If the CSA still existed in 2014, it seems likely that U.S. foreign policy today would be profoundly different. Likely without the clear military successes and the resulting strong sense of self-assurance that developed during the twentieth century, America would be a much smaller place in not only territory, but in aspirations. Perhaps ironically, it might be even more moralistic in its foreign policy rhetoric if it lived next to an oppressive and discriminatory state for well more than a century—but much less able to impose its moral vision on others.
This provokes a final thought. The American Civil War was a profoundly destructive experience for the United States, north and south. In 2014, many Americans regret its excesses, such as General William Tecumseh Sherman’s brutal burning of Atlanta and his self-consciously terrifying March to the Sea. More important, however, is that no small number of Americans would likely support U.S. military intervention in someone else’s civil war to stop similar conduct today while simultaneously believing that our own civil war, however bloody, was necessary and that the united country—north and south—is the better for it. Indeed, while no one can know what could have happened instead, it is not difficult to envision admittedly speculative outcomes that could have been much worse. Taking all of this into account, Americans would do well to remember their own experience with civil war and to employ a degree of moral humility in forming judgments about today’s global conflicts—particularly if they think that General Sherman turned out to be “on the right side of history.”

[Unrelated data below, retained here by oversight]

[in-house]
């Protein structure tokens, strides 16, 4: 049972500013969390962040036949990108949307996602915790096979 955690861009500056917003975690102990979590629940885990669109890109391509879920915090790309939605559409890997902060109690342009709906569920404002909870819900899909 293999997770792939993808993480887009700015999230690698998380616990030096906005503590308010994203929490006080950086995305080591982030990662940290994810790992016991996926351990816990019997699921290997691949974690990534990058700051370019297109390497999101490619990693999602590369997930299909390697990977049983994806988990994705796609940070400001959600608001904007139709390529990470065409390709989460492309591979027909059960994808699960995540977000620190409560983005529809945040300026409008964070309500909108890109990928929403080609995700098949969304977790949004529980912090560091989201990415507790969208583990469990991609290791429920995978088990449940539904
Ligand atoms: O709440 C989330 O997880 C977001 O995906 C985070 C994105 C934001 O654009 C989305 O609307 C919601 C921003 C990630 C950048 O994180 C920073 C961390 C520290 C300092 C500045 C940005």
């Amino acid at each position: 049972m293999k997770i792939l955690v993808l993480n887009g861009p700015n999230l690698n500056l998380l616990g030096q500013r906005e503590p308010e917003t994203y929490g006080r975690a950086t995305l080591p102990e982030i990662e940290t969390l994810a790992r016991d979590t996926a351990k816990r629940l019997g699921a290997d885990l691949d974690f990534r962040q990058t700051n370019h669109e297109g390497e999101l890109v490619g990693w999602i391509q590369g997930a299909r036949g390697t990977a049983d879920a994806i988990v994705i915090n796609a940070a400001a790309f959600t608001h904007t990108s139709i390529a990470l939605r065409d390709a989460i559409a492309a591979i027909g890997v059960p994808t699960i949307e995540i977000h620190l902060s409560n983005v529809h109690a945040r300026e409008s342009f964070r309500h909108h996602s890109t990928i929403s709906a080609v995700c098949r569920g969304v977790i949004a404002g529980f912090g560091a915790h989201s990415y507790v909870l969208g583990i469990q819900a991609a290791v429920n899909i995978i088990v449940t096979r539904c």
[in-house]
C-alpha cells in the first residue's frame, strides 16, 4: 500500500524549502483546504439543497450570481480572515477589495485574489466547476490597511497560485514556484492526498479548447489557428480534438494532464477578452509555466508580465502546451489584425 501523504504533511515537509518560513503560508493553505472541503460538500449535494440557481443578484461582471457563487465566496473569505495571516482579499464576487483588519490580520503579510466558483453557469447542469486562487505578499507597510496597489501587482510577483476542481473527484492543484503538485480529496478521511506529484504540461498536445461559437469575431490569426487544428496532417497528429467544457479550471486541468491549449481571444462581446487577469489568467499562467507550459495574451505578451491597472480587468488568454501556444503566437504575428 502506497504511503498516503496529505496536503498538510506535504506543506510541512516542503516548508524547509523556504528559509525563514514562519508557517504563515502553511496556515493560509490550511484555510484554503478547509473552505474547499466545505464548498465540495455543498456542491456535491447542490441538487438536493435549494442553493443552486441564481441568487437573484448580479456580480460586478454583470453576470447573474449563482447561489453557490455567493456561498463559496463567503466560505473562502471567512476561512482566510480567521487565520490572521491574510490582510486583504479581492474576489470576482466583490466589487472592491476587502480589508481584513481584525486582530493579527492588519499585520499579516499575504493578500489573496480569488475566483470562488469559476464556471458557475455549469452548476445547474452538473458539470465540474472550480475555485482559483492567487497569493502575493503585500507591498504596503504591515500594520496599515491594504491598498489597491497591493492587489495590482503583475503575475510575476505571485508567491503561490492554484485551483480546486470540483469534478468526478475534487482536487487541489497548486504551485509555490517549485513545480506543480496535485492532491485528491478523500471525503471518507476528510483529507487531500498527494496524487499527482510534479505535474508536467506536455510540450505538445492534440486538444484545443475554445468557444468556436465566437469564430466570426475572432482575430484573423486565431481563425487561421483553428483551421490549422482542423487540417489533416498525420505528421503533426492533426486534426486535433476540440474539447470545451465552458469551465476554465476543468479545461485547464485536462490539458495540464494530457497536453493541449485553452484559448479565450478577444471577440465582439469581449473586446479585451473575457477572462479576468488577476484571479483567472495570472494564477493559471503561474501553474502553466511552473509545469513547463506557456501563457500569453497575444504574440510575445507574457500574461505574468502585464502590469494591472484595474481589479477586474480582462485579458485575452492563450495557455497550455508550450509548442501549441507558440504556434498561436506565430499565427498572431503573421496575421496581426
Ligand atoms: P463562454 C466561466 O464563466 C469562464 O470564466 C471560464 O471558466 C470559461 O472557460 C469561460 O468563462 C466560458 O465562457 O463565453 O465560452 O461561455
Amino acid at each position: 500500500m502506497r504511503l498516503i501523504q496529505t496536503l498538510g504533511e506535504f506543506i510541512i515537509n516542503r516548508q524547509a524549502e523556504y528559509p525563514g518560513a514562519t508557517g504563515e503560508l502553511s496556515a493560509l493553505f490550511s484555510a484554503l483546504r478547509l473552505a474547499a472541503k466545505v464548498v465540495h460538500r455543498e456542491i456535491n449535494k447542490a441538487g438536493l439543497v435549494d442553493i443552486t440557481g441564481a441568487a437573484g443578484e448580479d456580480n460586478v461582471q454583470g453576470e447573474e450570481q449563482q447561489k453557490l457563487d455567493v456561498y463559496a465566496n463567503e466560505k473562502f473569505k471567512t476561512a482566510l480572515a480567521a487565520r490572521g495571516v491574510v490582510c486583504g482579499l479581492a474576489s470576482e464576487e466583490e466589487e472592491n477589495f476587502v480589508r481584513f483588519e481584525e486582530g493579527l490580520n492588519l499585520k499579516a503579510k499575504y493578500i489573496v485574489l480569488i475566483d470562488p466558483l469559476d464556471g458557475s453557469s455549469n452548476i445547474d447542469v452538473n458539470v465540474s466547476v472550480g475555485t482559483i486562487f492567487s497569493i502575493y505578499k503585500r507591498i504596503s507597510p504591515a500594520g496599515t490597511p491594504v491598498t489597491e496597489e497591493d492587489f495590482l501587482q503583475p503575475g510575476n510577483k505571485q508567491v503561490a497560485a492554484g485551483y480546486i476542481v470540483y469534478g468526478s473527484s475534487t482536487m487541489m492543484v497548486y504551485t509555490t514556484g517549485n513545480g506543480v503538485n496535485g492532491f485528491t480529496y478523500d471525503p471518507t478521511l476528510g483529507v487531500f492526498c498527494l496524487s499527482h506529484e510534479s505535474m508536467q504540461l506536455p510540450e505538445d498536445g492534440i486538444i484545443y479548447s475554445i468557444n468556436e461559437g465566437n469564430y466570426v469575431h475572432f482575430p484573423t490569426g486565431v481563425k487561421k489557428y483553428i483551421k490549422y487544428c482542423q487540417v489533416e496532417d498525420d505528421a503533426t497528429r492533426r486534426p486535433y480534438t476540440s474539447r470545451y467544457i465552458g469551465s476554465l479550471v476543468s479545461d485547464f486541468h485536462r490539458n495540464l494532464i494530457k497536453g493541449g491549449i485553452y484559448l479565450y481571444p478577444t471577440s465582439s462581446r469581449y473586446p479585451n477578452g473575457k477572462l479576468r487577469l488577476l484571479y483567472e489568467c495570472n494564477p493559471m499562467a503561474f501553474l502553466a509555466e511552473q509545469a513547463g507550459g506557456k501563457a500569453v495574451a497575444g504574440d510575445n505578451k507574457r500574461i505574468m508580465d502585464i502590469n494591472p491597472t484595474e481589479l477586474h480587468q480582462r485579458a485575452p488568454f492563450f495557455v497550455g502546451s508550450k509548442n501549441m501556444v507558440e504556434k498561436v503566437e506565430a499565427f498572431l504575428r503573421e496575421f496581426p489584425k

Paul J. Saunders is executive director of The Center for the National Interest and associate publisher of The National Interest. He served in the State Department from 2003 to 2005. Follow him on Twitter: @1796farewell.